But back to query writing. One of the best suggestions I have to offer is perfecting the elevator pitch.
If you haven't heard of the elevator pitch, it's when you're standing next to an agent, grab him/her by the shoulders and then proceed to throw them down an elevator shaft because you know they're probably going to reject you anyway. Next you assume the agent's identity, take yourself on as a client and pray to God that you become a bestselling author before murder charges are brought up against you.
But really, the elevator pitch is meant to be a verbal 25-word-or-less sentence summarizing your novel. And the only reason I mention this is because before I begin a query, I write an elevator pitch. Doing this really forces an author to focus on one aspect of the story. There's no explanation of the thirteen characters who play an integral part in each of the four interweaving plots. There's no excessive description. There're no gimmicks. Just a skeleton of what you're trying to sell.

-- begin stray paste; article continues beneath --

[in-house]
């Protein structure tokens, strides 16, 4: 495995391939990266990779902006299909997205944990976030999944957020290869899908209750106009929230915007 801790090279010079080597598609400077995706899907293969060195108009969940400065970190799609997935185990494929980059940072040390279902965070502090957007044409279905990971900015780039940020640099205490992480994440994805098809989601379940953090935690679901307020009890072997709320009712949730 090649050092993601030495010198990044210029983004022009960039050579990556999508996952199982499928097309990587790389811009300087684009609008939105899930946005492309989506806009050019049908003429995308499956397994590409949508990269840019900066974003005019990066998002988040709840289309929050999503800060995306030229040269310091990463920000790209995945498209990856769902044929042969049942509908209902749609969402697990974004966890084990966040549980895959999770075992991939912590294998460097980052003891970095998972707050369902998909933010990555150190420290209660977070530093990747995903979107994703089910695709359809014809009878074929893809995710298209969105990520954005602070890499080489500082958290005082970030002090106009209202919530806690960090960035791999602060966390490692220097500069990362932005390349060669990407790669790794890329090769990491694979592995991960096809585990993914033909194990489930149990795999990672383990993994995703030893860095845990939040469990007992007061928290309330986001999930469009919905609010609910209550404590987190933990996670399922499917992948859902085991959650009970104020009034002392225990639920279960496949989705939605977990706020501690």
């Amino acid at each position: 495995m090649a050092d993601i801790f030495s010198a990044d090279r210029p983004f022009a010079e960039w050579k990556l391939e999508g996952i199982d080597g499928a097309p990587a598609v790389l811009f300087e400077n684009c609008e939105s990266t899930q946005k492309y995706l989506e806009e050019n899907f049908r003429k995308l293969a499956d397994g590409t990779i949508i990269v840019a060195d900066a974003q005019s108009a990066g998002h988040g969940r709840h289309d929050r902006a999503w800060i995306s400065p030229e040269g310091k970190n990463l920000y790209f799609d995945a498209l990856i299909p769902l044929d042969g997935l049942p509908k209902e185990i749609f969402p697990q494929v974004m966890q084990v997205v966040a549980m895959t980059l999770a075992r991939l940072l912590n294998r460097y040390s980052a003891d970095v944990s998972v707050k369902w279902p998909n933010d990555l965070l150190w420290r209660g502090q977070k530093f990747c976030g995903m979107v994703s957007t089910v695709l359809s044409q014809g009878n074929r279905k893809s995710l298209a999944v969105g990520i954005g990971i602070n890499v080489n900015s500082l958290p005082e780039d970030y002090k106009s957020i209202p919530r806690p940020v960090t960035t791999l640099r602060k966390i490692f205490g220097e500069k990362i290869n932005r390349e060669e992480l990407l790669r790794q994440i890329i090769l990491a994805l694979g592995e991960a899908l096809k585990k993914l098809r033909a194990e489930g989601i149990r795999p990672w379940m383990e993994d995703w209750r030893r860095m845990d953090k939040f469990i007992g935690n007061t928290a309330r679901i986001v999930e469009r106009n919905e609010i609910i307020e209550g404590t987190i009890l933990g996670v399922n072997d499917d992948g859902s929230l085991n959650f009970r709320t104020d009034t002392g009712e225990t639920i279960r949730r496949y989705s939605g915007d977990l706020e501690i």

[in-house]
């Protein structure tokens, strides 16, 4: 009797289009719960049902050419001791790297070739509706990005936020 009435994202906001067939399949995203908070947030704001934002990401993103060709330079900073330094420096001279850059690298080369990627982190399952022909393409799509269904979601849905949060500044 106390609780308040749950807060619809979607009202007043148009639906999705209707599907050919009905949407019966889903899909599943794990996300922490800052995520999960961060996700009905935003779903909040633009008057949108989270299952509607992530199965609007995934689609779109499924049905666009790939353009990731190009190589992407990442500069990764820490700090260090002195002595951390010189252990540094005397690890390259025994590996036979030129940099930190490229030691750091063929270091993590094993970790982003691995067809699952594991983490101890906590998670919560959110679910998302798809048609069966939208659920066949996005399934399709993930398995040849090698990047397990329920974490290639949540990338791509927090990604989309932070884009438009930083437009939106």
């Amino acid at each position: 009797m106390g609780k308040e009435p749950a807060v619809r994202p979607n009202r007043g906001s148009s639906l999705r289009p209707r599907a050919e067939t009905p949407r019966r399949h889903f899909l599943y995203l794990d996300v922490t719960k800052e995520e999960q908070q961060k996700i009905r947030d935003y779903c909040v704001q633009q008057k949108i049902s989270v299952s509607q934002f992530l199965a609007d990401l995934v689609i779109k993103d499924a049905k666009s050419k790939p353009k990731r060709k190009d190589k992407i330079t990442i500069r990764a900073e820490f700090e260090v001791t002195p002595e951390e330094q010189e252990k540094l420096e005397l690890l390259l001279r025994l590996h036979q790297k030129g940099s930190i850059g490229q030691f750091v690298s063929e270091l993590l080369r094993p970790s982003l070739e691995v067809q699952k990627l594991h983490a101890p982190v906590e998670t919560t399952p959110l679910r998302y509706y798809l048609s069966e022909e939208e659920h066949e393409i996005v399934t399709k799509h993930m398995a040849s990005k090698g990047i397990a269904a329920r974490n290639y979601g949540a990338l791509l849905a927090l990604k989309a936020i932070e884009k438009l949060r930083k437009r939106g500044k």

After I yank my hair out over summarizing a 70K+ novel into 20-25 words, I expand upon what I've come up with into the actual query summary. I try to keep this under 300 words (not counting an introduction and short bio). 250 is even better. You see, going from 70K+ to 300 simply gives the author too much to work with. 20-25 makes you find one interesting point which you can later build upon.
I also recommend several sites to aid you in your query journey.
This secret agent posts comical snippets of actual queries received followed by their wise-cracking replies. Just like the Bulwer-Lytton contest, it's always a good idea to read the lowest of the low.
This is a site you can submit your query to where it will actually post. The followers there will give you their honest opinions.
This is the site where everyone wants their query critiqued. I've yet to land one on there, but the Shark (Janet Reid) is a literary agent who will tear your query down and then hand you the tools to bring it up to industry standards. I highly recommend submitting your queries here.
I'm a huge fan of organization, especially when it comes to the road of publication. The simple fact is, if you're not organized, it will show. You'll lose information. You'll lose contacts. You'll even lose track of which agents you've queried, so save yourself the hassle by letting QueryTracker do exactly that—keep track of all of your submissions.
These sites are just some of the tools you should keep in your arsenal once you're ready to go to war with the query letter.
I'd like to end with an example of the elevator pitch for an award-winning film: